Lease or Buy: the fight of the century

The lights dim. The crowd brims with anticipation. Thundering taiko war drums rumble the arena floor. Ladies and gentlemen and more, sponsored by Toggle® Auto, this is LEASE vs. BUY! The knockdown, dragout debate of the century. 

Is it better to lease or buy a car? Debating this can feel a lot like a heavyweight boxing match going on inside your head. Owning stuff feels really good. But leasing usually has a cheaper invoice every month. Both are smart, but both can have unexpected costs. Which one is the smarter move? What’s a better bang for your buck? It’s time to settle this, get you a car and score you some modern, flexible auto insurance from Toggle. DING! DING! The gloves are touched, and the juggernauts are primed for battle.

Blue and red boxing gloves facing off


There’s a long-term stamina associated with Buying because much of the cost is fixed, you can drive as many miles as you like and you have an asset you can use for borrowing money and reselling. You also get to have fun selecting all your specific customization options when ordering a brand-new car. Leasing is typically cheaper by the month, but you will not receive as much equity as you do by purchasing a vehicle. And if you exceed the mileage limit (typically 10,000 miles a year), they usually whack you for every mile over. Whopper surcharges such as 25 cents a mile are not uncommon, so Buy will decidedly win this bout if you like going on long road trips, enjoy piling up piles of equity and calling it your own. 

New car with ribbon on hoodOne sucker punch experienced by lessees are the ‘hidden fees’ and mileage restrictions. The “normal wear and tear” clause assumes you will maintain the vehicle in “good condition,” thus minimizing depreciation, as the contract will state. This term is kind of subjective and totally up to the dealer, whether you suffered a blemish or need to completely replace some part of the car. You can get hit with a knockout bill after the final car condition inspection, plus more surprise fees. Oh my! Here’s a series of firecracker potshots to your budget: monthly lease payments may seem lower at first, but expect administrative fees, taxes added on, an acquisition fee upon signing the lease agreement and a termination fee if you decide to end the lease early. Oh, did anyone mention the upfront costs? Remember those low monthly payments we hear so much about when you lease? Well the catch is, dealers require a downpayment on almost any lease deal. To get these really low, and it varies, but you usually pay a lot more upfront. Often, way more. 

Female showing off car keysROUND TWO: LEASE COMEBACK!

Hold on! Car leasing is not on the ropes! Leasing a car still packs a financial punch. There’s typically far fewer maintenance charges or auto repair costs, although you will likely have to pay for scheduled checkups as part of the agreement. Most of the time, warranties cover part failures so your car stays relatively fresh and new no matter what. Speaking of new things, lessees have the flexibility to jump into a brand-new model when the term is up, which means they tend to enjoy that curiously nose-pleasing, fragrant, new car smell more often than people who buy. Yes, the value of a leased car depreciates, but a lot of dealers will offer you the chance to “buyout” the lease and effectively pay off the remaining value of the car. This can allow you to score a relatively late model car for a surprisingly cool, low price. Try using a quick depreciation calculator if you are wondering about this factor. (Source: Omni Calculator)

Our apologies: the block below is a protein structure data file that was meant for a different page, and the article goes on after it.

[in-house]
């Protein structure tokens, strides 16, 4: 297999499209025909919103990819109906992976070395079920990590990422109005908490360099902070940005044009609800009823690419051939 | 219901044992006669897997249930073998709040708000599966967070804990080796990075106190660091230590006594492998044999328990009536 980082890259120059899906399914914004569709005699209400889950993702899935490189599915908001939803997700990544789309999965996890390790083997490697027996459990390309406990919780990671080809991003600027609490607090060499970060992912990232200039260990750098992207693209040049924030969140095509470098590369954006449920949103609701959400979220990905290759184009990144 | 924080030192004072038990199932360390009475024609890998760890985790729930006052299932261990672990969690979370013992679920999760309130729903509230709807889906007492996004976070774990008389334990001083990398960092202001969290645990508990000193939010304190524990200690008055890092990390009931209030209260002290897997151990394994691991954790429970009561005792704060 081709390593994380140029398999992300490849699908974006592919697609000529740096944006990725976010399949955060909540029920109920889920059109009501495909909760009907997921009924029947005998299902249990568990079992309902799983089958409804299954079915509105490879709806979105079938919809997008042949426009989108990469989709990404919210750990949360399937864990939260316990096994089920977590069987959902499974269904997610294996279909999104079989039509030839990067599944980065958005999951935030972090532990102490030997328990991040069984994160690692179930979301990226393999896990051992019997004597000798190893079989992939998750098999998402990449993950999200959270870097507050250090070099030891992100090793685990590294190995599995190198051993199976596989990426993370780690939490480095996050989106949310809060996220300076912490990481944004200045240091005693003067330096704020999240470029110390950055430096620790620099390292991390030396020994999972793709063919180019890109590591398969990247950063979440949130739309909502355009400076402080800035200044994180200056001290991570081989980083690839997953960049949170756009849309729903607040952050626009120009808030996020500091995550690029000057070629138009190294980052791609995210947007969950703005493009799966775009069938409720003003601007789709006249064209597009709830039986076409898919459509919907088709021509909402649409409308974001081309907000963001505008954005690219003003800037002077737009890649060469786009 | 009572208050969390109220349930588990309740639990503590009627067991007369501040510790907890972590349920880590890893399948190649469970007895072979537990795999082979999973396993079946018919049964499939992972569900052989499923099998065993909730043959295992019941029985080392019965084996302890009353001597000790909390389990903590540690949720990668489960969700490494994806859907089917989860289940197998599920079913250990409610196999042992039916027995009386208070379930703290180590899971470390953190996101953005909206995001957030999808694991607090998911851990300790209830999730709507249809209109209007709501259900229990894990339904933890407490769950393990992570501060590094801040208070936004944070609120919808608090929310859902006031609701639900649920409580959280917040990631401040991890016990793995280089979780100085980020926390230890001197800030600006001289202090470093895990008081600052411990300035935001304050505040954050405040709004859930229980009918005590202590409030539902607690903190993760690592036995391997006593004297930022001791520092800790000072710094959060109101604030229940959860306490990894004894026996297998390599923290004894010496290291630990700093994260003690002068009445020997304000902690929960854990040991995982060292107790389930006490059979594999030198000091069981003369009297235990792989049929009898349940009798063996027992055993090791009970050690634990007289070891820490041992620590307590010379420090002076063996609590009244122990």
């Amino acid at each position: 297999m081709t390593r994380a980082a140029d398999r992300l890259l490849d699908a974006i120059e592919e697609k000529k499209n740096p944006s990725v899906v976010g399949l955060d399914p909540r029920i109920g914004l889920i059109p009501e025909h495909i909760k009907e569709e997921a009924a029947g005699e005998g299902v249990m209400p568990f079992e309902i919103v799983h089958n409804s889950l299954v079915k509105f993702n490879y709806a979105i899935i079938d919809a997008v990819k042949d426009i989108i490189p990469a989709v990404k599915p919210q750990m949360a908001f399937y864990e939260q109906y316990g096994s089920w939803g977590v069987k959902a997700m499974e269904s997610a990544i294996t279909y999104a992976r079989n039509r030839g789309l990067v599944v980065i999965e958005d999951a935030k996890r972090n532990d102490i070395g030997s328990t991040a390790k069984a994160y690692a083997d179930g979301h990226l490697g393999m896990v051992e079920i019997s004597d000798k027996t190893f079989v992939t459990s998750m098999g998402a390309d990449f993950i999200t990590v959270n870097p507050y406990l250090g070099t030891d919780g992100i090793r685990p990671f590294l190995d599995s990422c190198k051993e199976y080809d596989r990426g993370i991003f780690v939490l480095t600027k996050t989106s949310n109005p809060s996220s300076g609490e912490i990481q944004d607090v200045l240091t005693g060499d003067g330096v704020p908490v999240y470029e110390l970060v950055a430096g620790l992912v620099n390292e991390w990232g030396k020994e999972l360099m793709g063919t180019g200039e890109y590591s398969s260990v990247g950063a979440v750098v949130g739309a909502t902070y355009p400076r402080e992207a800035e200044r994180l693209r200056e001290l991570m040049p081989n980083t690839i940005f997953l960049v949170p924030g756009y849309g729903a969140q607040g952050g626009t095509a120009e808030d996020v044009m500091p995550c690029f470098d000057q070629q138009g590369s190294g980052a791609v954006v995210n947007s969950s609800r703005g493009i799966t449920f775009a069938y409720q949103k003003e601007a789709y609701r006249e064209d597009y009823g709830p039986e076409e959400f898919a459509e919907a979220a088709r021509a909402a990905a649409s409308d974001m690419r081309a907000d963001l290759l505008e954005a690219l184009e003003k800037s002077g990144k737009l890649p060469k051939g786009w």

Man hugging car


So there it is. Low monthly payments, a new car every 36 months, warranty coverage and far more predictable maintenance fees plus the freedom to walk away anytime (subject to early termination fees, obviously): rabid fans of car leasing are going wild. Meanwhile, buying, while subject to more sudden and surprising car maintenance costs after the initial car warranty expires, builds equity with every payment. This gives you an ownable asset you can leverage, borrow against and resell. We recommend preparing some cost worksheets before you move forward: check these out. (Source: Consumer Finance)

One final punch that benefits both contenders: if you own your own business, such as a side hustle with LLC status, leasing or buying a car can make you eligible for favorable tax implications.  you can write off the portion of the car usage attributed to your business as an expense. 

This could go on all night. Both arguments have fought their way to a close match. The final decision? It’s your call, but what a fight, folks. What a fight!

This has been Lease vs Buy, heavyweight match of the century, sponsored by Toggle Auto! Whatever you decide to do, we support you being part of the Toggle adulting elite and being well researched before deciding what to do. Go for a ride, enjoy!

Car key, calculator, and Vehicle Sales Agreement

The information included in this blog is for informational purposes only and is not intended as professional or expert advice. It is based on research and the collective experiences of the Toggle Team and has not been verified by any academic institutions, government organizations, or world-renowned scholars, but it does make a lot of sense and we do hope you find it useful. We encourage you to use your own good judgment about what’s appropriate for you.

Links to third-party websites are provided for your convenience only. Toggle has not independently verified any of the information provided therein and makes no representations about the enduring accuracy of such information or any content.

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